This weekâ€™s parsha, Parshat Vayikra, is the opening chapter of The Book of Leviticus, or as the Talmudic Sages referred to it, Torat Kohanim (the torah of the â€œpriestsâ€). The primary topic in this third of the five books of Moses is the korbanot. The word korban (singular form of korbanot) is usually mistranslated as either an offering or a sacrifice. The reason I say mistranslated is because neither word really captures the essence of what a korban really is, and both imply that God is somehow benefiting from the fact that an animal was sacrificed, or offered to him. In reality the purpose of a korban is not so God can benefit from it, but rather the purpose of a korban, much like prayer, is so that the human being that brings the korban may benefit. As Rav Shimshon Rafael Hirsch explains that the root of the Hebrew word ×§×¨×‘×Ÿ (korban) is ×§×¨×‘, which means coming near, because the purpose of the korbanot is to elevate ourselves and bring us closer to God.
The Ramban writes that the reason we bring korbanot is because the verse states that the smoke from a korban is a ×¨×™×— × ×™×—×— ×œ×”â€™, a satisfying aroma to God. So at first glance it would seem as though the Ramban maintains that the purpose of a korban is because God likes the â€œaromaâ€ of the smoky korban. This would not only make my entire first paragraph obsolete, but would also mean that the Ramban believes that not only does God actually derive benefit from things, but physical things at that.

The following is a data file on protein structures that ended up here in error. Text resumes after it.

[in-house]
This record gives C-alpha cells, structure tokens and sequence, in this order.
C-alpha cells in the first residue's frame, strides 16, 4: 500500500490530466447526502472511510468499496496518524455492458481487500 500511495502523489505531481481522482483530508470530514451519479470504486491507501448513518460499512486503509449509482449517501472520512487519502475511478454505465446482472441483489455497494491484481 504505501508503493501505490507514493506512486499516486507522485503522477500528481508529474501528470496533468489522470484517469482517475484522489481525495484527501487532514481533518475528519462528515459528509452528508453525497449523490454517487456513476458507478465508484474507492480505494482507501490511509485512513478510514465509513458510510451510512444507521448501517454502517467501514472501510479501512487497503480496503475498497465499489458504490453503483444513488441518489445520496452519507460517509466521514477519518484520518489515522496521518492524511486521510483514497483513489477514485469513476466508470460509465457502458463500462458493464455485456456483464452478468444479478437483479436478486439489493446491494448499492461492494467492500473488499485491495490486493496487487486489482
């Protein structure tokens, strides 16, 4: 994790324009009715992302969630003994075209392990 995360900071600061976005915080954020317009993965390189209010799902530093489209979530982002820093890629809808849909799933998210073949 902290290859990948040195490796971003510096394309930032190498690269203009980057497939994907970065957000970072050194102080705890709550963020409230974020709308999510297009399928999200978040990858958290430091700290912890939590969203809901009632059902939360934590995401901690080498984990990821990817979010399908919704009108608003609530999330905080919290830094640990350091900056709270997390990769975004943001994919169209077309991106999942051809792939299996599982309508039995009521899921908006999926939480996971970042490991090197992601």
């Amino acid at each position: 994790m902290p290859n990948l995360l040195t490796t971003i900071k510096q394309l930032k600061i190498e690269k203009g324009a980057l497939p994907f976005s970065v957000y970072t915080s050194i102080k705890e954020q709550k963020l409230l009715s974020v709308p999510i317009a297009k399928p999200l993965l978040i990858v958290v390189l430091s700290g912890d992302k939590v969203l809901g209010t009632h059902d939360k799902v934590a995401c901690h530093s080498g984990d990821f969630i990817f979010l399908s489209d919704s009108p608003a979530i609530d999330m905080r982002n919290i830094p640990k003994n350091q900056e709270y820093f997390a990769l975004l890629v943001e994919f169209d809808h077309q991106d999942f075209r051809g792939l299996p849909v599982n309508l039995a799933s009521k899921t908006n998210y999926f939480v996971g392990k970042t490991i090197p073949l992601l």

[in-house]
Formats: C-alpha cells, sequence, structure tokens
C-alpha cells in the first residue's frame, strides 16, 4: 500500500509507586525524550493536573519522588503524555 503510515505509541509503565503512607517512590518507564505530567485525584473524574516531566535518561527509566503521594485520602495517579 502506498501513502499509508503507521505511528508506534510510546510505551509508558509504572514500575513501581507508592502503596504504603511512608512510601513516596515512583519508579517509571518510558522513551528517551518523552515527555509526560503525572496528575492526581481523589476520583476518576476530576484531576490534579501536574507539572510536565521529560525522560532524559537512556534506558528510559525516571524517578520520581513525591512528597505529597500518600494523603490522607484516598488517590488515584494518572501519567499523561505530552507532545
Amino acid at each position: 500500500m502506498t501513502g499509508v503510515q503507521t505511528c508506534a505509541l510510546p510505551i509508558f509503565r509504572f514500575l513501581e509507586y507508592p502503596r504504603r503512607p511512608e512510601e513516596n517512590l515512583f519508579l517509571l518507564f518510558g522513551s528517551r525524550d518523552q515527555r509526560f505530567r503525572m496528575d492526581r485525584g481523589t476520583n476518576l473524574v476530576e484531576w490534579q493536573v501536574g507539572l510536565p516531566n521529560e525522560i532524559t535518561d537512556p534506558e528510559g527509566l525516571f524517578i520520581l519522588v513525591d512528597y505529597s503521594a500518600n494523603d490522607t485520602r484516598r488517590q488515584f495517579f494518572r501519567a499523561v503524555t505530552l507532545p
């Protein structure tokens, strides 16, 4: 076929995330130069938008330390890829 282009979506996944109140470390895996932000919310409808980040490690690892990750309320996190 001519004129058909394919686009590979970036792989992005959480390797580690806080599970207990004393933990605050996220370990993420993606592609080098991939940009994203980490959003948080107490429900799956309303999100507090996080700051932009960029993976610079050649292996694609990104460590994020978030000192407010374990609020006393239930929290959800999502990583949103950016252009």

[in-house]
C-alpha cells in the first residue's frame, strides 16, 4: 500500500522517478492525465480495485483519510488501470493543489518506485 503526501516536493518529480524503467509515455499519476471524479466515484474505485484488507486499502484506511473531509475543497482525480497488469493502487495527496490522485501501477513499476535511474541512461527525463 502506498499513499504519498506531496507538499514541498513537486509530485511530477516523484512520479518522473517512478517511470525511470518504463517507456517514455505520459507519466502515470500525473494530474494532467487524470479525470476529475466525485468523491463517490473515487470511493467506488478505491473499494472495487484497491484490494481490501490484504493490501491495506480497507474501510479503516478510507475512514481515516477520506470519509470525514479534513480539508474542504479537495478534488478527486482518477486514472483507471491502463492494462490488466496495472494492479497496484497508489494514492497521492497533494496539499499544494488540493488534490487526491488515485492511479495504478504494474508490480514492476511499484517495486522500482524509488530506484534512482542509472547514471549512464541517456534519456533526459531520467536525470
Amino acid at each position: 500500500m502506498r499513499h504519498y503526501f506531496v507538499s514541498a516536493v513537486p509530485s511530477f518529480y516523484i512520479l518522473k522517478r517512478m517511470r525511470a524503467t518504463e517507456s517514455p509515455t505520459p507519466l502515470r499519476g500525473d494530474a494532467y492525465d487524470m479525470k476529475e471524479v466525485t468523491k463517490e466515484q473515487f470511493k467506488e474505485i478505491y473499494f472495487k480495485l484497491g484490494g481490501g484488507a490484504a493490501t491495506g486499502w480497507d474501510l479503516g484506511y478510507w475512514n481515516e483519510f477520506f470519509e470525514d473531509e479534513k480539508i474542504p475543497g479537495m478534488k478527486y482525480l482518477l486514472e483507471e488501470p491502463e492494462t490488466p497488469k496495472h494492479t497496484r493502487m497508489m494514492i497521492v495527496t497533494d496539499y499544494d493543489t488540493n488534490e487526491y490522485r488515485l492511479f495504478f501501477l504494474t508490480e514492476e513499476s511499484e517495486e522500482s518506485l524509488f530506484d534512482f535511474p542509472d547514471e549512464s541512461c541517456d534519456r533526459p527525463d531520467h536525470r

The Ramchal states that the purpose of creation is so that God can bestow good open others. Since God is absolute perfection and therefore the ultimate good, the greatest good God could bestow upon his creations was to give them the ability to attach themselves to him, to become â€œcloseâ€ to God. The way one becomes â€œcloseâ€ to God, is by mimicking God. Since God is both perfect and devoid of all deficiency, so too man must become perfect and devoid of all deficiency in order to receive the greatest possible good, namely, that of being â€œcloseâ€ to his creator. Therefore God gave us both positive and negative commandments, the positive ones in order that we should perfect ourselves through them and the negative ones in order that we should avoid all deficiencies by not transgressing them.
The purpose of the korbanot perhaps more so than any other mitzvah (commandment) is to bring us closer to God, as is evidenced in the very word korban itself. It is done in order to perfect the one bringing the korban. The Ramban did not mean that God receives intrinsic benefit from it, but rather that he finds it to be a â€œsatisfying aromaâ€ due to the fact that people are making use of creation by fulfilling its purpose, namely giving God the opportunity to bestow the greatest good upon them.
While it is true that nowadays we no longer have korbanot, we do have prayer. Our daily prayer service was set up by the sages in place of the daily korbanot that were brought in the Temple. So may we all take advantage of the three times a day the sages allotted for prayer, so in that way we can attach ourselves to God and subsequently have the purpose of creation come to fruition by having God bestow upon us the greatest possible God, the good that only comes from our attaching ourselves to him.
– Alex Likhtenstein